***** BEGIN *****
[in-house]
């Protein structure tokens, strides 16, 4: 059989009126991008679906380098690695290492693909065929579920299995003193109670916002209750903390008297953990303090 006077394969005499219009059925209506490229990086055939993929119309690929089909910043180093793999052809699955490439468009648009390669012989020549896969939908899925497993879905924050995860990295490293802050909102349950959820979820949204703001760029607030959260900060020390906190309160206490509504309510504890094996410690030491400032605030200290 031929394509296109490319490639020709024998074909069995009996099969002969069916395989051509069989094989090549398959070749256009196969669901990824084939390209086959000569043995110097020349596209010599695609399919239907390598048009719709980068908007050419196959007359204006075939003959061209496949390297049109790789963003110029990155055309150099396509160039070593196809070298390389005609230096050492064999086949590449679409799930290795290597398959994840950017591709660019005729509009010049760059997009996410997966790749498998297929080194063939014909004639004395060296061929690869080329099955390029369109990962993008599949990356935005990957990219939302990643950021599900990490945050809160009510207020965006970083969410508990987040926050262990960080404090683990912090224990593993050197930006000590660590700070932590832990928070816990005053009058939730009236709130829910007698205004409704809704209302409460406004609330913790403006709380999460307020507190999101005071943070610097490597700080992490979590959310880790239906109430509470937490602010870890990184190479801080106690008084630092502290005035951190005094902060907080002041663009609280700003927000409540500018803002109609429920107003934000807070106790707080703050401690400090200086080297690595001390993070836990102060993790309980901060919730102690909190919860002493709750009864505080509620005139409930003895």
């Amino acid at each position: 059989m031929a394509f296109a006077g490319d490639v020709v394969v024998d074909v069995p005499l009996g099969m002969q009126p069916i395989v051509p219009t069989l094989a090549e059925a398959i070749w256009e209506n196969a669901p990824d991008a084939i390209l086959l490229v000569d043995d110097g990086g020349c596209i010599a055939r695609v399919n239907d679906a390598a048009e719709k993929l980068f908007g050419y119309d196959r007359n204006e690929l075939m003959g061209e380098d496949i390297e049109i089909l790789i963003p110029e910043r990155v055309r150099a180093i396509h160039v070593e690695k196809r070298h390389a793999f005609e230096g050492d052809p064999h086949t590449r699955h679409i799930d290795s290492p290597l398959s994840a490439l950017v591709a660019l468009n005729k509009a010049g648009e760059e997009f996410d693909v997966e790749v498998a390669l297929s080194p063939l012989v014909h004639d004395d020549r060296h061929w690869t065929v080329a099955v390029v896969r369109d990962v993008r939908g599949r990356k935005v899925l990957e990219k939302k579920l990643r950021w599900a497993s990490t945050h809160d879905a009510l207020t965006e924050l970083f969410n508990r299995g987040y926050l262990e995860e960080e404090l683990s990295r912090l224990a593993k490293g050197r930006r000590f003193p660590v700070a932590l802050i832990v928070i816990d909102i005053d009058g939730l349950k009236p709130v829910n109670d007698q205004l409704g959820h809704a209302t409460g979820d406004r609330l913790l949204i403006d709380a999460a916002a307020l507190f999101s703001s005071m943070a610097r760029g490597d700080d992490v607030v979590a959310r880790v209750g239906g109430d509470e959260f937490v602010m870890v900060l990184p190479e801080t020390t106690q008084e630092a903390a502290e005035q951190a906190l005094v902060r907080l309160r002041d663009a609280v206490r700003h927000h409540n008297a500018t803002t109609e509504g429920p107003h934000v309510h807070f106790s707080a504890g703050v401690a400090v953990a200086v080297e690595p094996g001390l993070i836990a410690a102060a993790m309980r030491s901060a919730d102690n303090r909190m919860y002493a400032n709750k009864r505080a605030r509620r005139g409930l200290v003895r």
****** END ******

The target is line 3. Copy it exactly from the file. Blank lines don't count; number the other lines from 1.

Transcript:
């Amino acid at each position: 059989m031929a394509f296109a006077g490319d490639v020709v394969v024998d074909v069995p005499l009996g099969m002969q009126p069916i395989v051509p219009t069989l094989a090549e059925a398959i070749w256009e209506n196969a669901p990824d991008a084939i390209l086959l490229v000569d043995d110097g990086g020349c596209i010599a055939r695609v399919n239907d679906a390598a048009e719709k993929l980068f908007g050419y119309d196959r007359n204006e690929l075939m003959g061209e380098d496949i390297e049109i089909l790789i963003p110029e910043r990155v055309r150099a180093i396509h160039v070593e690695k196809r070298h390389a793999f005609e230096g050492d052809p064999h086949t590449r699955h679409i799930d290795s290492p290597l398959s994840a490439l950017v591709a660019l468009n005729k509009a010049g648009e760059e997009f996410d693909v997966e790749v498998a390669l297929s080194p063939l012989v014909h004639d004395d020549r060296h061929w690869t065929v080329a099955v390029v896969r369109d990962v993008r939908g599949r990356k935005v899925l990957e990219k939302k579920l990643r950021w599900a497993s990490t945050h809160d879905a009510l207020t965006e924050l970083f969410n508990r299995g987040y926050l262990e995860e960080e404090l683990s990295r912090l224990a593993k490293g050197r930006r000590f003193p660590v700070a932590l802050i832990v928070i816990d909102i005053d009058g939730l349950k009236p709130v829910n109670d007698q205004l409704g959820h809704a209302t409460g979820d406004r609330l913790l949204i403006d709380a999460a916002a307020l507190f999101s703001s005071m943070a610097r760029g490597d700080d992490v607030v979590a959310r880790v209750g239906g109430d509470e959260f937490v602010m870890v900060l990184p190479e801080t020390t106690q008084e630092a903390a502290e005035q951190a906190l005094v902060r907080l309160r002041d663009a609280v206490r700003h927000h409540n008297a500018t803002t109609e509504g429920p107003h934000v309510h807070f106790s707080a504890g703050v401690a400090v953990a200086v080297e690595p094996g001390l993070i836990a410690a102060a993790m309980r030491s901060a919730d102690n303090r909190m919860y002493a400032n709750k009864r505080a605030r509620r005139g409930l200290v003895r």